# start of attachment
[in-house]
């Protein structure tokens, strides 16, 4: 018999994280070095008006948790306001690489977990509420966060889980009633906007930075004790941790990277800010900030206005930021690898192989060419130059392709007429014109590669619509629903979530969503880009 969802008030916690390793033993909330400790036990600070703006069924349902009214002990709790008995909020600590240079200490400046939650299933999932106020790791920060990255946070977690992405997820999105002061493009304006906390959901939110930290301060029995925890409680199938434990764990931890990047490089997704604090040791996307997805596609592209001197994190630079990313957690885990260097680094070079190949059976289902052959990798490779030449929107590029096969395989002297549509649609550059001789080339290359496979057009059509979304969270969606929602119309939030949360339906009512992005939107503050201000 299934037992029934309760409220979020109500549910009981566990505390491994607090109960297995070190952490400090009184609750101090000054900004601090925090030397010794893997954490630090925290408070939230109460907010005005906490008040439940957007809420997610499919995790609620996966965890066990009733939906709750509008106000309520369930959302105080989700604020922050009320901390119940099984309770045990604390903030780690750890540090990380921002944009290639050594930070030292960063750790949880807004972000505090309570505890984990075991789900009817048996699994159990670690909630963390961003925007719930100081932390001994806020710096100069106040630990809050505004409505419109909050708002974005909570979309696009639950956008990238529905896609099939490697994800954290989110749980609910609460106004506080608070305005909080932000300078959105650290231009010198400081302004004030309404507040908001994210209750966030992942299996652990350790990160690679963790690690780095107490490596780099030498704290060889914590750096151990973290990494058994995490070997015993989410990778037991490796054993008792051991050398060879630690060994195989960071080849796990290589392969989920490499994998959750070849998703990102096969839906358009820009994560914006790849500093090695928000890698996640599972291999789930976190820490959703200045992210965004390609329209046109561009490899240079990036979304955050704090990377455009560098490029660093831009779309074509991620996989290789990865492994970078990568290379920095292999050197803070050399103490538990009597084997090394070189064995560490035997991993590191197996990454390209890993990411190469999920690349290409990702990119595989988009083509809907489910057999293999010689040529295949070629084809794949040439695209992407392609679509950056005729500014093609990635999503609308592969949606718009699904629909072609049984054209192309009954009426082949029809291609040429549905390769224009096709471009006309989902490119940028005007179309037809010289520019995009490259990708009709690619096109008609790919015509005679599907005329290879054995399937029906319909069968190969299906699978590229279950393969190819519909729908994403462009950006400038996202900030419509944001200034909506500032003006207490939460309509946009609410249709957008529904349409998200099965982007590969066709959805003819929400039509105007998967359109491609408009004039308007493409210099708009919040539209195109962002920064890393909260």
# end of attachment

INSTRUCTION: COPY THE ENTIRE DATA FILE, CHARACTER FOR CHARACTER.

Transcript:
[in-house]
């Protein structure tokens, strides 16, 4: 018999994280070095008006948790306001690489977990509420966060889980009633906007930075004790941790990277800010900030206005930021690898192989060419130059392709007429014109590669619509629903979530969503880009 969802008030916690390793033993909330400790036990600070703006069924349902009214002990709790008995909020600590240079200490400046939650299933999932106020790791920060990255946070977690992405997820999105002061493009304006906390959901939110930290301060029995925890409680199938434990764990931890990047490089997704604090040791996307997805596609592209001197994190630079990313957690885990260097680094070079190949059976289902052959990798490779030449929107590029096969395989002297549509649609550059001789080339290359496979057009059509979304969270969606929602119309939030949360339906009512992005939107503050201000 299934037992029934309760409220979020109500549910009981566990505390491994607090109960297995070190952490400090009184609750101090000054900004601090925090030397010794893997954490630090925290408070939230109460907010005005906490008040439940957007809420997610499919995790609620996966965890066990009733939906709750509008106000309520369930959302105080989700604020922050009320901390119940099984309770045990604390903030780690750890540090990380921002944009290639050594930070030292960063750790949880807004972000505090309570505890984990075991789900009817048996699994159990670690909630963390961003925007719930100081932390001994806020710096100069106040630990809050505004409505419109909050708002974005909570979309696009639950956008990238529905896609099939490697994800954290989110749980609910609460106004506080608070305005909080932000300078959105650290231009010198400081302004004030309404507040908001994210209750966030992942299996652990350790990160690679963790690690780095107490490596780099030498704290060889914590750096151990973290990494058994995490070997015993989410990778037991490796054993008792051991050398060879630690060994195989960071080849796990290589392969989920490499994998959750070849998703990102096969839906358009820009994560914006790849500093090695928000890698996640599972291999789930976190820490959703200045992210965004390609329209046109561009490899240079990036979304955050704090990377455009560098490029660093831009779309074509991620996989290789990865492994970078990568290379920095292999050197803070050399103490538990009597084997090394070189064995560490035997991993590191197996990454390209890993990411190469999920690349290409990702990119595989988009083509809907489910057999293999010689040529295949070629084809794949040439695209992407392609679509950056005729500014093609990635999503609308592969949606718009699904629909072609049984054209192309009954009426082949029809291609040429549905390769224009096709471009006309989902490119940028005007179309037809010289520019995009490259990708009709690619096109008609790919015509005679599907005329290879054995399937029906319909069968190969299906699978590229279950393969190819519909729908994403462009950006400038996202900030419509944001200034909506500032003006207490939460309509946009609410249709957008529904349409998200099965982007590969066709959805003819929400039509105007998967359109491609408009004039308007493409210099708009919040539209195109962002920064890393909260």